Book Review: Joyland, Stephen King (2013)

November 6th, 2013 1:02 pm by mad mags

Stephen King Visits the Carnival

four out of five stars

* Caution: Minor spoilers ahead wie viel kann man auf netflix downloaden! *

“Those are things that happened once upon a time and long ago, in a magical year when oil sold for eleven dollars a barrel. The year I got my damn heart broke tomtom mydriveen. The year I lost my virginity. The year I saved a nice little girl from choking and a fairly nasty old man from dying of a heart attack (the first one, at least) pinterest gratis downloaden. The year a madman almost killed me on a Ferris wheel. The year I wanted to see a ghost and didn’t…although I guess at least one of them saw me firebird 2.5. That was also the year I learned to talk a secret language, and how to dance the Hokey Pokey in a dog costume. The year I discovered that there are worse things than losing the girl spiele für windows 8.1 kostenlosen deutsch.

“The year I was twenty-one, and still a greenie.”

Ghost story, murder mystery, coming of age story, supernatural thriller – Joyland is all of this and then some, spanning a variety of genres stitched together in a way that’s uniquely Stephen King win 1809 herunterladen. While the book’s artwork suggests a dime store pulp novel (and yes, there is a bit of that), Joyland is so much more: spooky and at times unexpectedly touching, with plenty of Scoobie Gang fun thrown in herunterladen.

It’s the summer of 1973, and college student Devon Jones has taken a job at Joyland, a mom and pop amusement park/carnival in North Carolina, to help pay his tuition and get over a girl. (There’s always a girl!) In addition to discovering an unexpected talent for “wearing the fur,” Devon soon finds that Madame Fortuna – Joyland’s resident psychic – isn’t completely full of bullshit: just as she predicted, he meets a young girl in a red hat and a little boy with a dog. And, yes: one of them has “the sight.”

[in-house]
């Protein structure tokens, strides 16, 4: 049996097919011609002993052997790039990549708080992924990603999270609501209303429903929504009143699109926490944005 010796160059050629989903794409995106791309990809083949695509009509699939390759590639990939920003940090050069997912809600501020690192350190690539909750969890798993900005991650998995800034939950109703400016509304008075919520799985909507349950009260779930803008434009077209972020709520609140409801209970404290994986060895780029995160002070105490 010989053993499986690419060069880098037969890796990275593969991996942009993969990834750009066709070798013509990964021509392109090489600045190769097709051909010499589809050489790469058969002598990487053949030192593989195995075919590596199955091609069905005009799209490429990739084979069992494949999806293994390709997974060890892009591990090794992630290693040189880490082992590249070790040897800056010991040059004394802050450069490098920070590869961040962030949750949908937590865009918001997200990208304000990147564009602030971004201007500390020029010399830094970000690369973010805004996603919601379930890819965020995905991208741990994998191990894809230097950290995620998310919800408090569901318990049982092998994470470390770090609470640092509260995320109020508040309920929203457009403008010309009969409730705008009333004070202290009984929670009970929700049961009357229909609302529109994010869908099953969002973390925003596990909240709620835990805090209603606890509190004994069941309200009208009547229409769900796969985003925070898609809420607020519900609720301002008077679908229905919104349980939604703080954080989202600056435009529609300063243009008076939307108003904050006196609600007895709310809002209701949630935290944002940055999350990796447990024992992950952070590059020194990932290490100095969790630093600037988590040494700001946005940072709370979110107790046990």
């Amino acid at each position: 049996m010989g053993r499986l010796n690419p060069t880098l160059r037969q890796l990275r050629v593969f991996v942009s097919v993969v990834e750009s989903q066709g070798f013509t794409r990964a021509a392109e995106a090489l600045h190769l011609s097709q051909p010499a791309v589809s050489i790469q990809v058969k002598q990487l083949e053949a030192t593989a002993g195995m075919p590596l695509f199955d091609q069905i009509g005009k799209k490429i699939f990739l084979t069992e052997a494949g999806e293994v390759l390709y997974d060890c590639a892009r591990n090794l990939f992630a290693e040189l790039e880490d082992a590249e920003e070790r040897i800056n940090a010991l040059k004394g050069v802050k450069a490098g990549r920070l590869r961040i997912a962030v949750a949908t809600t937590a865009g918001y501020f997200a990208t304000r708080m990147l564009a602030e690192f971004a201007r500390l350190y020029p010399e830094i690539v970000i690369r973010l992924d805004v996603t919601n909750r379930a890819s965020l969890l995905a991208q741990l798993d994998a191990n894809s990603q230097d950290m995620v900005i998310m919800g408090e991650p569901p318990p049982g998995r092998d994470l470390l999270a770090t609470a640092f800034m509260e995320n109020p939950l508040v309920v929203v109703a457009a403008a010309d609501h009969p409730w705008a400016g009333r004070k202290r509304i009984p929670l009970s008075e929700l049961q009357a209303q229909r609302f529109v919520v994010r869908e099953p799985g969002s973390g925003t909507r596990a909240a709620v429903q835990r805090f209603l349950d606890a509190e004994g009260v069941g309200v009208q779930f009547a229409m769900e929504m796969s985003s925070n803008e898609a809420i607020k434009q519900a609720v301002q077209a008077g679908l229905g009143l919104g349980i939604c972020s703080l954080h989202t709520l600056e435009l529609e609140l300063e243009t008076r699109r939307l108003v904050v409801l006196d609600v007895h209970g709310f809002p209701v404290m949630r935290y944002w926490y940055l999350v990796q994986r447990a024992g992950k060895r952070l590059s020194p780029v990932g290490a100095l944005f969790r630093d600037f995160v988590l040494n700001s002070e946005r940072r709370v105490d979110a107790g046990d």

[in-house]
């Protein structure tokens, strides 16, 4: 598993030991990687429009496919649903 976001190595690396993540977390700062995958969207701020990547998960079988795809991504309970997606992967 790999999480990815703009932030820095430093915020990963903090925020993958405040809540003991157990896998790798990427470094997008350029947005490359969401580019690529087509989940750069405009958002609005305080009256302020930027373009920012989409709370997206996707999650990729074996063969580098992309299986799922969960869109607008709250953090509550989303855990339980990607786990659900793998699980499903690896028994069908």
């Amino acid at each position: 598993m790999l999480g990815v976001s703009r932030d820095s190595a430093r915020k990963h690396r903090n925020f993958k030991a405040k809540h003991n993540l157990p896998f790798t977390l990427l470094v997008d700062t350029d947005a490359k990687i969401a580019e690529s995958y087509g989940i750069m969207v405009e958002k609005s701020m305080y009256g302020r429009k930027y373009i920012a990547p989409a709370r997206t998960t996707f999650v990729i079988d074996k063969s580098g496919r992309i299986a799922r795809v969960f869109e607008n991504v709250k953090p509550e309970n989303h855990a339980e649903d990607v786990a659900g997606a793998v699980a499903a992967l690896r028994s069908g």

I won’t spoil the plot beyond the details revealed in the passage quoted above (which was, I think, a lovely way to wrap up the book), but suffice to say that I was pleasantly surprised by the novel’s varied plot lines, and the way they dovetailed together by story’s end. I listened to the audio version immediately after finishing Lisey’s Story, and was struck by the similarities between the two. While distinctly different, Joyland and Lisey’s Story have a number of elements in common: ghosts, other worlds, men who hate women – and the strong (yet far from flawless), well-rounded female characters who ultimately vanquish them. I especially loved Annie Ross (she’s an atheist, yo!), who (along with the help of her dying son and a cranky old ghost) comes to our hero’s rescue in the story’s climax.

As for the audio edition, reader Michael Kelly doesn’t exactly have a voice made for narration (too scratchy, with an aversion to clear enunciation), but I’ve heard worse.

Four stars, in part because the story does get off to a rather slow start.

(This review is also available on Amazon, Library Thing, and Goodreads. Please click through and vote it helpful if you’re so inclined!)

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